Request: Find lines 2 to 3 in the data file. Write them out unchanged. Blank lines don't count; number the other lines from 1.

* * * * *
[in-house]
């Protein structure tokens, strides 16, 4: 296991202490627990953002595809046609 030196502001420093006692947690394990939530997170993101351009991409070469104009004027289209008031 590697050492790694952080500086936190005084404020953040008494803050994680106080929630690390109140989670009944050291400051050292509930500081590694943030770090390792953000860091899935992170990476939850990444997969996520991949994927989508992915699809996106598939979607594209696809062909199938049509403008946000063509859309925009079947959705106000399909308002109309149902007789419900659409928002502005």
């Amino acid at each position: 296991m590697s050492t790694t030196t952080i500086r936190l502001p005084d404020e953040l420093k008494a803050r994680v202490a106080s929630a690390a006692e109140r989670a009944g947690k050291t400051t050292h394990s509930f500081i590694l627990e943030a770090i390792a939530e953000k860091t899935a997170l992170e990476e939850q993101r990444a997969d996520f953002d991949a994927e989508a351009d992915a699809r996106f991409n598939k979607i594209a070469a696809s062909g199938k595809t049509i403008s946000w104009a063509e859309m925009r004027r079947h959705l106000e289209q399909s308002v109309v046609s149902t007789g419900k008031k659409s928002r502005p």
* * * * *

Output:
């Protein structure tokens, strides 16, 4: 296991202490627990953002595809046609 030196502001420093006692947690394990939530997170993101351009991409070469104009004027289209008031 590697050492790694952080500086936190005084404020953040008494803050994680106080929630690390109140989670009944050291400051050292509930500081590694943030770090390792953000860091899935992170990476939850990444997969996520991949994927989508992915699809996106598939979607594209696809062909199938049509403008946000063509859309925009079947959705106000399909308002109309149902007789419900659409928002502005």
């Amino acid at each position: 296991m590697s050492t790694t030196t952080i500086r936190l502001p005084d404020e953040l420093k008494a803050r994680v202490a106080s929630a690390a006692e109140r989670a009944g947690k050291t400051t050292h394990s509930f500081i590694l627990e943030a770090i390792a939530e953000k860091t899935a997170l992170e990476e939850q993101r990444a997969d996520f953002d991949a994927e989508a351009d992915a699809r996106f991409n598939k979607i594209a070469a696809s062909g199938k595809t049509i403008s946000w104009a063509e859309m925009r004027r079947h959705l106000e289209q399909s308002v109309v046609s149902t007789g419900k008031k659409s928002r502005p």